Video that highlights the work of thousands of Tanzanians---mostly women---working as accredited community drug sellers operating in rural areas.Video that highlights the work of thousands of Tanzanians---mostly women---working as accredited community drug sellers operating in rural areas.

Today is International Women’s Day, celebrated around the world as an opportunity to look back on women’s accomplishments and look forward to the realization of their full economic, political, and social rights. The United Nations theme for this year, “Empowering Rural Women,” is one that resonates powerfully with MSH’s work.

A midwife in Wau, South Sudan. {Photo credit: MSH.}Photo credit: MSH.

Josephine, a wife and mother of six living in rural Uganda, tried to soothe her 3-year-old daughter. The girl was suffering from diarrhea and a high fever and her crying filled the home. Recognizing that the girl's health was in danger, Josephine summoned the courage to ask her husband for permission to take their second-youngest child to the local health facility unit -- and pleaded for money to cover the travel and treatment expenses.

Requesting permission from her husband to travel to the facility was not her only choice, however: choosing to take her daughter for treatment also meant leaving her other children -- including her youngest -- unattended at home. Once at the health center, she continued to navigate the challenging road to treatment for her daughter, communicating her situation to the health providers and negotiating the financial and provider aspects of the health center system, without assistance. Relieved and exhausted, Josephine returned home safely with her daughter, oral rehydration salts, and knowledge.

Recognizing women leaders

What makes a person in the health system a good leader? Who determines that he or she is a leader? How do we empower leaders to improve the health of those around them?

Cross-posted from the Global Health Magazine blog.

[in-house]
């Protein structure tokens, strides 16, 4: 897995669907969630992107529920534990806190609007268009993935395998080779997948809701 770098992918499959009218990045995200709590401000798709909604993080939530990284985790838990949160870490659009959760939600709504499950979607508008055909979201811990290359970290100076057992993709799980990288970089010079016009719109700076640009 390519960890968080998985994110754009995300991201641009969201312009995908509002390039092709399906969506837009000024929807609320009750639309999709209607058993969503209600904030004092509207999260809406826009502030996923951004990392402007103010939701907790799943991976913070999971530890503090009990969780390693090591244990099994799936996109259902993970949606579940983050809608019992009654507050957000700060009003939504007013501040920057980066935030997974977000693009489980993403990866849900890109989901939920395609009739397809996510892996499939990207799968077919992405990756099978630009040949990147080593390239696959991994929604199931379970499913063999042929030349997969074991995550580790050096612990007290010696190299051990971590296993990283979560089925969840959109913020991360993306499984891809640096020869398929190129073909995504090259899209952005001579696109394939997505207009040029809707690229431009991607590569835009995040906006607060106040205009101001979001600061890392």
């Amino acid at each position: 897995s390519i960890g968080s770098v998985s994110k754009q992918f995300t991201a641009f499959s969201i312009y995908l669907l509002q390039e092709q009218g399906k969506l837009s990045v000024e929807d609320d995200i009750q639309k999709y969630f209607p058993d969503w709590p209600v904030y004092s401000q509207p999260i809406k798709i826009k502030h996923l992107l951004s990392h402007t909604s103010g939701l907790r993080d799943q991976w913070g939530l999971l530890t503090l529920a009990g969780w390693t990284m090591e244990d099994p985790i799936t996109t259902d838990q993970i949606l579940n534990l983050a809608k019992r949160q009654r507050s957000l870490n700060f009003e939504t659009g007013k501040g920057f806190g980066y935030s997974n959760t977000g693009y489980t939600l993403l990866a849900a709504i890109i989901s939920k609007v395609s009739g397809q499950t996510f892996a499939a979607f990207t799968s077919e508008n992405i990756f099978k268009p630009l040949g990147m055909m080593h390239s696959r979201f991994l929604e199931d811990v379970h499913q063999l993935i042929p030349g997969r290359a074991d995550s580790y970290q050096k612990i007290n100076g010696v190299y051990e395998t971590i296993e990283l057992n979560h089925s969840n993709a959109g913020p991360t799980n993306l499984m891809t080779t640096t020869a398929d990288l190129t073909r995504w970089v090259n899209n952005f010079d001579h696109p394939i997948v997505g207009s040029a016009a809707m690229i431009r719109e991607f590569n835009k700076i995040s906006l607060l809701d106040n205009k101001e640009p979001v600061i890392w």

How did Malawi control its brain drain?

The British Medical Journal issued a report last month estimating that nine African countries have lost $2 billion worth of investment in training and educating doctors who have subsequently migrated abroad. It needn't be this way. Doctors, nurses and other health professionals do not have to give up home, family and country to earn enough money to give themselves and their children a future, even a modest one. And it needn't cost low income countries billions of dollars to train the doctors and nurses who then leave for greener pastures.

Strong leadership, governance, and management are the cornerstones of successful global, national, and local efforts to save lives and achieve the  maximum impact from health investments. Yet effective leadership, management, and governance skills and practices too often are the vital missing elements in public, civil society and even private health organizations. Fortunately, these skills can be developed. They are best developed working in teams, in one’s own setting, over time, while facing real challenges.

With our partners, MSH works to build capacity at all levels within public and private organizations to improve leadership and management practices. Improved capacity ensures sound governance policies, creates a work climate that supports staff motivation, increases flexibility, and realigns staff to focus on common, achievable objectives.

Health Workers in Southern Sudan

A few weeks ago, I had the opportunity to visit Southern Sudan. For over five decades, Southern Sudan endured civil war, unrest, and several waves of forced displacement and refugees. The infrastructure of nearly every sector was mostly destroyed throughout the region. It is a classic fragile state situation.

Since the Comprehensive Peace Agreement was signed five years ago, the Government of Southern Sudan, donors, international organizations, nongovernmental organizations, private organizations, and, most importantly, health workers are coming together to rebuild a shattered health system.

Now the global community focuses attention on Southern Sudan as they prepare for a Referendum vote to decide if they will officially break away from Northern Sudan to become an independent state. The vote is scheduled to begin January 9, 2011.